When built in the 1970s, 1109 Mount Kemble Avenue was simply a 3,800-square-foot wood-frame building that first housed a clothing store and, next, a bank facility. Then, it stood idle for years, until 2014, when the Kimmerle Group and Kimmerle Newman Architects saw its potential as their new Garden State headquarters.
The firms’ award-winning architects and designers designed and oversaw the conversion of the site into a 7,500-square-foot building, drawing on its singular approach to building repositioning and interior planning. With its personal and professional commitments to sustainability as a core principle guiding and driving their design and architectural approach and building execution, the team members embraced green building materials, invested in energy saving principles, and implemented adaptive reuse.
The $1.20-million transformation of 1109 Mt. Kemble called for a complete gutting and revamping of mechanical systems and utilizing the most advanced energy-conscious technologies. For example, heat is generated by geothermal heating systems that capture warmth retained by the Earth’s core, while interior cooling is produced using passive ventilation techniques. Kimmerle even procured nearly all construction materials from within a 500-mile radius of the project to reduce carbon emissions during shipping. Reclaimed barn siding was repurposed to enhance the building’s exterior, demonstrating that non-productive real estate assets can once again become useful.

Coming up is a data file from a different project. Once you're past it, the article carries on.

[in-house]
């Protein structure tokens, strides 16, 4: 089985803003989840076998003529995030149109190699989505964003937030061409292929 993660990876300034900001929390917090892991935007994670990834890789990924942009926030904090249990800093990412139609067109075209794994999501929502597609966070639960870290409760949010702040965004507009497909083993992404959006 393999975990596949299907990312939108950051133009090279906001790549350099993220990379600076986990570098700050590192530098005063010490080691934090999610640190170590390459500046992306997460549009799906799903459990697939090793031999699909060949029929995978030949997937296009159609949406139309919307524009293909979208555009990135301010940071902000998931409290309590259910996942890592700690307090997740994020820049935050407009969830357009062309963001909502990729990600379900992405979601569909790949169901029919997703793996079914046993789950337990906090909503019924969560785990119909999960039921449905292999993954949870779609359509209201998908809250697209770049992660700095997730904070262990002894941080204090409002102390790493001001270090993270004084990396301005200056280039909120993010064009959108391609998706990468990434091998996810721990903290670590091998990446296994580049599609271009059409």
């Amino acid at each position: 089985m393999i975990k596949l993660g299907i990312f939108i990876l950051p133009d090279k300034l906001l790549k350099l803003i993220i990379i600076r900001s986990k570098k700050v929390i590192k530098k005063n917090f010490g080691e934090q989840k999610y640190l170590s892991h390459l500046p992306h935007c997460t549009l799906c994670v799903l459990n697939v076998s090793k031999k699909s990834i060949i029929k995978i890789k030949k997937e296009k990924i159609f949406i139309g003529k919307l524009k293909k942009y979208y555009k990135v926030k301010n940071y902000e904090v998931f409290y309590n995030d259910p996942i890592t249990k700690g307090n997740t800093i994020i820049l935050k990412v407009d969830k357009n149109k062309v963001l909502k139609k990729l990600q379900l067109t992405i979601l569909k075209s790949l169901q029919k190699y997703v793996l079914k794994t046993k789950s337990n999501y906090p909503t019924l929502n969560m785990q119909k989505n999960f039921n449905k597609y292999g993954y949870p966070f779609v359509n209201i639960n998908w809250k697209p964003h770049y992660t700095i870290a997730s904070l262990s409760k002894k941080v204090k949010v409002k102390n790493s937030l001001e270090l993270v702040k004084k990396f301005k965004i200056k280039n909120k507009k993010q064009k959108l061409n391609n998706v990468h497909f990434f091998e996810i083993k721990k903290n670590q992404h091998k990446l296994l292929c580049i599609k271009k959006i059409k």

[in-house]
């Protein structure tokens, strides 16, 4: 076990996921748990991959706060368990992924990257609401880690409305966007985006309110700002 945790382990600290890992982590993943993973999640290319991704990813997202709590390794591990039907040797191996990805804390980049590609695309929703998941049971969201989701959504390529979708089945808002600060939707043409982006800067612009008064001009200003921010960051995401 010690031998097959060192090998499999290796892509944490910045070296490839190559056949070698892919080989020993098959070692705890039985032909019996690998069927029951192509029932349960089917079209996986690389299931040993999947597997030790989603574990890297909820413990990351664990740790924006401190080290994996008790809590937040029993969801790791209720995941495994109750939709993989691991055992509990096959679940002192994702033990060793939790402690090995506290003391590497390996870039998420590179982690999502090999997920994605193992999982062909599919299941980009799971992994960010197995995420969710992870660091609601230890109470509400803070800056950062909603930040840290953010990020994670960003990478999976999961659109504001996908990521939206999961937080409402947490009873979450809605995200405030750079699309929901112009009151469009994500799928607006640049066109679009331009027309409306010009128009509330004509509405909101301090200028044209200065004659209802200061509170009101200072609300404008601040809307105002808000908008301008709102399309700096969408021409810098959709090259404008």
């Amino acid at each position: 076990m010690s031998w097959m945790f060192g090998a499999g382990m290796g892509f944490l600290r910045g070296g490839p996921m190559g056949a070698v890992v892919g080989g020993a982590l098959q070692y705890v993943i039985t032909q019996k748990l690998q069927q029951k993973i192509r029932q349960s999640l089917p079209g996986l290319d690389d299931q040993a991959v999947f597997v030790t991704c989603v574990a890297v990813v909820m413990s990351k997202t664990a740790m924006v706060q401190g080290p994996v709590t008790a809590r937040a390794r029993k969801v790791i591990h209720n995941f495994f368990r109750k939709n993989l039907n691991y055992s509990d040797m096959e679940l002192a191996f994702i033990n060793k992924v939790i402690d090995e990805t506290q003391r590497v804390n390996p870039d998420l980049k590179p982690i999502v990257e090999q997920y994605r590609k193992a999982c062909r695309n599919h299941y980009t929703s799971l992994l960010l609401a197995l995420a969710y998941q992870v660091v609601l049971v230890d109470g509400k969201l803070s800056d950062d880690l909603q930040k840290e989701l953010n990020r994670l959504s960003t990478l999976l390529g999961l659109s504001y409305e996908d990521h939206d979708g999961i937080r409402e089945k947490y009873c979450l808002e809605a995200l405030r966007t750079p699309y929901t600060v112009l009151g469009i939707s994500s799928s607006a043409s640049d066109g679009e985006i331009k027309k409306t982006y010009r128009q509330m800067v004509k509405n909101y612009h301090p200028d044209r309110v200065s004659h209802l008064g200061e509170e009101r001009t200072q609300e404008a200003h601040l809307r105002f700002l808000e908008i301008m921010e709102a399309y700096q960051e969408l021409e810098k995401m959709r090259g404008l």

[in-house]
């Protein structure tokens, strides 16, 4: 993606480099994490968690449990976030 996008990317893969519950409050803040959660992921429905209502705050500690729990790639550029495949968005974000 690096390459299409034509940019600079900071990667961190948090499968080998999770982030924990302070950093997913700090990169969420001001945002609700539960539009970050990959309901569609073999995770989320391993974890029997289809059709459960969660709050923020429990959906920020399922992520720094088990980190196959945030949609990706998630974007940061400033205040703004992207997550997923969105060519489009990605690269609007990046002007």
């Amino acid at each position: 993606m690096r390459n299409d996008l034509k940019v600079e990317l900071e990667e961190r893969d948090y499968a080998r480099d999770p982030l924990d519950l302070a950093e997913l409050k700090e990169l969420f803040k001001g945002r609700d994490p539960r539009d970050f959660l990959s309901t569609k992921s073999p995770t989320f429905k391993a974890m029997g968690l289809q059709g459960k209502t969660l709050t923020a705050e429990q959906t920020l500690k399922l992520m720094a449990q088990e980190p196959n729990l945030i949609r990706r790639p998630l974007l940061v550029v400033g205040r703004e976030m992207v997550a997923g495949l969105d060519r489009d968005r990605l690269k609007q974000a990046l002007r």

The work space includes spacious conference areas and advanced work stations that will enable expansion of the staff from 30 to 50 or more architectural, design and planning professionals. Open work areas facilitate and reinforce the firms’ collaborative project development philosophy.
An Amish-style barn raising took place at the site during construction, as the second floor was topped-out with authentic timber framing methods executed by Pennsylvania Dutch craftsmen. Featuring an Eastern Fir barn frame, raised on-site by Amish carpenters, the building was expanded by incorporating an open truss system consisting of large-dimensioned wood framing.
Kimmerle Newman Architects
Kimmerle Project Management
Peapack Gladstone Bank
County of Morris